These writing prompts also explore the original cause of creative resistance. “It’s in our nature to be creative. We see this in the way that all children play-act, paint, dance and sing without fear, as though they were born to it,” Norton writes. “But at some point the creative spirit is ‘nurtured’ right out of us.” Revitalizing your creative instincts, then, may require reflection on topics like time, truth and memory. Not only should we locate our inner critics, Norton argues, but we should know which opinions to discard and which to value. “If you unfriend all of your inner critics, how will you know whether you’re doing your best work and reaching your highest potential?” Norton asks.

A formally educated actor who spent a decade in the field, Norton colors each chapter with humorous and honest anecdotes that bring each writing prompt to life. Whether relaying how she could only embrace the role of an angry Greek god by imagining her distaste for lima beans, or revealing how resentment of her husband’s cleaning skills was just another way to avoid daily writing, Norton approaches each chapter with a mix of personal essay, brief philosophy and detailed writing prompts. 

Ideal for those willing to use resistance to become more positive and productive writers, Part Wild ends with more than 400 bonus prompts “to ensure that you never have an excuse not to write.” Personally, I found myself reaching for a pen long before each chapter’s end.


With its title and focus, I expected The Magic Words: Writing Great Books for Children and Young Adults to be abstract and dreamlike, perhaps a leisure read. But as soon as I began reading, it became clear that Cheryl B. Klein is a serious and knowledgeable editor who has produced a comprehensive guide to writing books for young readers. Klein has worked in the publishing industry for more than 15 years, most notably as the continuity editor on the last two books of the Harry Potter series. In The Magic Words, she shares her expertise on writing, revising and publishing books for younger audiences.

Klein is quick to note which elements of fiction she believes are most important: good prose, rich characters, strong plot construction, thematic depth and powerful emotion. “An artistically successful book will demonstrate strength in at least four of the qualities I’ve just named,” she writes. She shows how to develop the premise of a novel and answers many practical questions, like how to query an agent. Clear-cut chapters like “How to Write a Novel” appear alongside chapters that detail industry expectations for things like word count and formatting. This is the kind of straightforward and knowledgeable feedback that can take writers years to receive in the literary marketplace. Luckily for us, Klein chose to share her expertise so writers can apply these insights to their own projects when they begin writing.

Throughout the book, Klein deconstructs how successful novels work and presents techniques for recreating that structure within our own writing. She also examines the unique joys and challenges of writing for a younger audience. Packed with professional lessons and interwoven with personal anecdotes, observations and visual aids, Klein’s book is rich with authority and know-how.

But beneath all this insider knowledge is Klein’s unwavering belief in the power of words, which I suspect is what prompted her to begin reading and writing in the first place. “Through the invocation of the right words in the right order,” Klein writes, “books can change lives.”


Author, story coach and writing instructor Lisa Cron spends her time thinking about brains. According to Cron, unsuccessful books don’t suffer from a lack of talent, plot or prose. They struggle because most writers don’t know what a successful story is made of, and the chemical reaction it produces.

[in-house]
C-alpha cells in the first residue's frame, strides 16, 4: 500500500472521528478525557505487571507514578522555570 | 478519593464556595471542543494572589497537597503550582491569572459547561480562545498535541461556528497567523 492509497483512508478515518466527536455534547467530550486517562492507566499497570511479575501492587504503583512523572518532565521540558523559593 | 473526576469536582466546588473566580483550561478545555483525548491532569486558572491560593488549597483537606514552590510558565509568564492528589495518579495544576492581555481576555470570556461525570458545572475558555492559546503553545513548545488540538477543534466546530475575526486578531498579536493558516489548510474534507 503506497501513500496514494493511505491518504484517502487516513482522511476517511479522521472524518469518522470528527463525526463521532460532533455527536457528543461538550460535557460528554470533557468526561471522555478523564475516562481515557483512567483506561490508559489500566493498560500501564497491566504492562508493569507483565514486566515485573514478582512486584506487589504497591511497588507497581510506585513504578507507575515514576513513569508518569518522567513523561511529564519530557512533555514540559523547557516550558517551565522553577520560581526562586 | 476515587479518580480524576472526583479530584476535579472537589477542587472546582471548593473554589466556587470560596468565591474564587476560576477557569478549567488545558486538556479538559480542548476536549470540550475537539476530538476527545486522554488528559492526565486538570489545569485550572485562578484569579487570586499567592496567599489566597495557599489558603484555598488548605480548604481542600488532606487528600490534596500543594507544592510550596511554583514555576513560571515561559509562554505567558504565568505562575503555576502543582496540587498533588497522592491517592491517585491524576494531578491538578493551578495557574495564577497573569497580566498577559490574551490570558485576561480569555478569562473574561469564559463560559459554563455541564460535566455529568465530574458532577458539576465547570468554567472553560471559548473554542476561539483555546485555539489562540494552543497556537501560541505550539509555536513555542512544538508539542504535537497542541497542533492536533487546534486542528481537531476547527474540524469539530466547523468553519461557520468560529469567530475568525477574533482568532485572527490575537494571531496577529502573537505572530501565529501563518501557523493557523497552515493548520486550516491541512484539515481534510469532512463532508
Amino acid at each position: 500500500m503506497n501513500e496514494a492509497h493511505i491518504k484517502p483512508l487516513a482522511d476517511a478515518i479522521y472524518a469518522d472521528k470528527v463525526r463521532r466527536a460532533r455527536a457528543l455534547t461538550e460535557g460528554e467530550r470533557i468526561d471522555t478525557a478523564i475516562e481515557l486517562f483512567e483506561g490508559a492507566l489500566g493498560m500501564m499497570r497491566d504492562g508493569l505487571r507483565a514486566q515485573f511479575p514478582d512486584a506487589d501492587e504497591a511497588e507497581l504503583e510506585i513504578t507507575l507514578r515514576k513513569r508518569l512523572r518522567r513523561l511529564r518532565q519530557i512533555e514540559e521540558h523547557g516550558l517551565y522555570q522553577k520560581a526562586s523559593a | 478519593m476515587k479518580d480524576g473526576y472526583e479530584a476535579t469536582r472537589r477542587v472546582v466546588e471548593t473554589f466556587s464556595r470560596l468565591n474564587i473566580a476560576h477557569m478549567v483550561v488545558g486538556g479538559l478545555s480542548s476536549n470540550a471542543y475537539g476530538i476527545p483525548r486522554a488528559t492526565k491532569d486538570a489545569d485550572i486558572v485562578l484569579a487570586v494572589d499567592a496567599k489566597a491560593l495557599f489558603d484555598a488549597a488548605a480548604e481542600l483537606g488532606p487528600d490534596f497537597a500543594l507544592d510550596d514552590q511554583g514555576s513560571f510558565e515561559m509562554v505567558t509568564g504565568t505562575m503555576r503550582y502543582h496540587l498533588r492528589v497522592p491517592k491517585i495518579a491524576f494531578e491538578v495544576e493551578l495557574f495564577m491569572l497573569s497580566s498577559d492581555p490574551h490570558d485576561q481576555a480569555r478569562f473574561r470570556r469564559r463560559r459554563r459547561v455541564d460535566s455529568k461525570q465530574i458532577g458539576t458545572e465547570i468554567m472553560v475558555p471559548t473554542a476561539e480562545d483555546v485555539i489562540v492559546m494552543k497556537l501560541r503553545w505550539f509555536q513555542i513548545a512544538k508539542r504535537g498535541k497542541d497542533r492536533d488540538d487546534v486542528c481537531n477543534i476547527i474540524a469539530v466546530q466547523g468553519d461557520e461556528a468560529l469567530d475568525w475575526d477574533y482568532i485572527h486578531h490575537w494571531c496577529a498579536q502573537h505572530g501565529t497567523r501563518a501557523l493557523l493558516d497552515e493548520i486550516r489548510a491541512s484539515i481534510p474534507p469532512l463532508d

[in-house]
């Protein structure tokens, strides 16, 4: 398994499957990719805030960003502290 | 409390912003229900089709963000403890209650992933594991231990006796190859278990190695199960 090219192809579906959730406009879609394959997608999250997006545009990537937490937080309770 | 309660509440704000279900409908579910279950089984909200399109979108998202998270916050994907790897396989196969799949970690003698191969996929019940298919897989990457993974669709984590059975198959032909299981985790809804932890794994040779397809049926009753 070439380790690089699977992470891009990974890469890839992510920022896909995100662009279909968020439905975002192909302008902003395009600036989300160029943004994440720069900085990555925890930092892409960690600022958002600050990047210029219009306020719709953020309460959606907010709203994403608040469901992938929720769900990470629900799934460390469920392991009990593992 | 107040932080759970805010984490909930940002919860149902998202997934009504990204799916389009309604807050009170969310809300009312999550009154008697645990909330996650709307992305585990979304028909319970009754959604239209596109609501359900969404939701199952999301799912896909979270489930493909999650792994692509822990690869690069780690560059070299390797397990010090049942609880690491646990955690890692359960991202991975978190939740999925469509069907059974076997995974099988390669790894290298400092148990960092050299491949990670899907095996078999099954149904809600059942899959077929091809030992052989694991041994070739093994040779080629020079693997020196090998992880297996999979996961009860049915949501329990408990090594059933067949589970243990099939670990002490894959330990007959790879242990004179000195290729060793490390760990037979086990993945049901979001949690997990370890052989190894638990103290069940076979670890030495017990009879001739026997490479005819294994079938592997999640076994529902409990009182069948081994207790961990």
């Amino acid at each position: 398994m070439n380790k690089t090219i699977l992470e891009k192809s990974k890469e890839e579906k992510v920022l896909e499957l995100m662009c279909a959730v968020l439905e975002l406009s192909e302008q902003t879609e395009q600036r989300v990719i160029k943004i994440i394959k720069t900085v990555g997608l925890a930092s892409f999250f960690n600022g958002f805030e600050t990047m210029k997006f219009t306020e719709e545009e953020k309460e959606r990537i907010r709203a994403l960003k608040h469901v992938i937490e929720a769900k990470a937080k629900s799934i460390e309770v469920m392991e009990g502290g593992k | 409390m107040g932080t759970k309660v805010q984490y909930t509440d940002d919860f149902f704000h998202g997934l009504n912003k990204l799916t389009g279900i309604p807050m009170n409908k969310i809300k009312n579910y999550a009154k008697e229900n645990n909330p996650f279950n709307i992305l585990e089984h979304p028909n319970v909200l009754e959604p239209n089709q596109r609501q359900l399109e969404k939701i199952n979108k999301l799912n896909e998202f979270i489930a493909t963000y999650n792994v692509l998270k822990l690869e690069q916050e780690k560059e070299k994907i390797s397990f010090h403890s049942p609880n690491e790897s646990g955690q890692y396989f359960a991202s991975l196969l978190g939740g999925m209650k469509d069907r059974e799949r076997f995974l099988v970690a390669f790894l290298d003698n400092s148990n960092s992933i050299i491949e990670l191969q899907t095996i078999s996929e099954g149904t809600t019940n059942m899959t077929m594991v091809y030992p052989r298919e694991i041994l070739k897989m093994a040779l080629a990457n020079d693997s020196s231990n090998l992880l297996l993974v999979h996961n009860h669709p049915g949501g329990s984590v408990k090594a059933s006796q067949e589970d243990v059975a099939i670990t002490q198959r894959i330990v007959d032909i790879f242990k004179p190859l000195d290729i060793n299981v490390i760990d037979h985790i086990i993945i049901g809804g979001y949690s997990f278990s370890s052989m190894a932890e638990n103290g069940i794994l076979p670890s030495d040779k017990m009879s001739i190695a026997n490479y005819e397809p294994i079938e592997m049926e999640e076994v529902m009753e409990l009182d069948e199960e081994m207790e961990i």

In her latest book, Story Genius, Cron shows writers how to crack the story code by unveiling the cognitive storytelling strategies of brain science. Her methods, she argues, will not only make writing flourish—it’ll save writers time on pages that seem to go nowhere.

In the beginning, Story Genius sets a straightforward goal: to explain what a story is, and what it isn’t. For decades, writers and readers have believed that crafting a good story requires a particular spark, or a literary magic. Cron argues against this romantic notion by using science to explain the power of storytelling. “Because our response to story is hardwired, it’s not something we have to learn or even think about,” she writes. “The power story has over us is biological.” A good story hacks the reader’s mind, quite literally, by triggering the release of the neurotransmitter dopamine. Dopamine is often associated with the pleasure system of the brain, meaning a good story can have as powerful of an effect as a good meal or a romantic encounter.

To craft a story that hooks an audience, creates a loyal readership and is considered a success, Cron believes we need to understand, then harness, this particular type of brain chemistry. But how do we actually apply this knowledge to our writing?

The answer is linked to the story’s main character, the protagonist, and how she makes sense of what’s happening. “Story is not about the plot, or what happens,” Cron writes. “Story is about how the things that happen in the plot affect the protagonist, and how he or she changes internally as a result.” Effective storytelling, then, requires an internal struggle that is manifested by an external one. And because dopamine is triggered by intense curiosity, when readers are compelled by a story, it means they’re instinctively interested in the protagonist’s emotional and physical journey. In fact, Cron cites a study that reveals, “when we’re reading a story, our brain activity isn’t that of an observer, but of a participant.” The reason a vast majority of manuscripts are rejected, Cron says, is because the plot is more developed than the characters.

But Story Genius provides more than just a biological breakdown of storytelling. Cron also helps us craft the inside story, where we connect and explore the life of our protagonists; afterward, we must create an external story to prompt the protagonist’s internal struggle. To create writing that’s textured, Cron shares writing tips on topics like subplots, secondary characters, character backgrounds and more. By the end, she promises we’ll have the tools to produce “evolving, multilayered cause-and-effect” blueprints for our next projects.

And then—when others ask what our secret is—perhaps we’ll be coy and just say, “Science.” 

Most writers have strong opinions about how a successful story is written, and unfortunately for us ambitious writers-to-be, these opinions often differ. Three new books offer valuable perspectives on writing and advice on how to overcome the stumbling blocks in the creative process.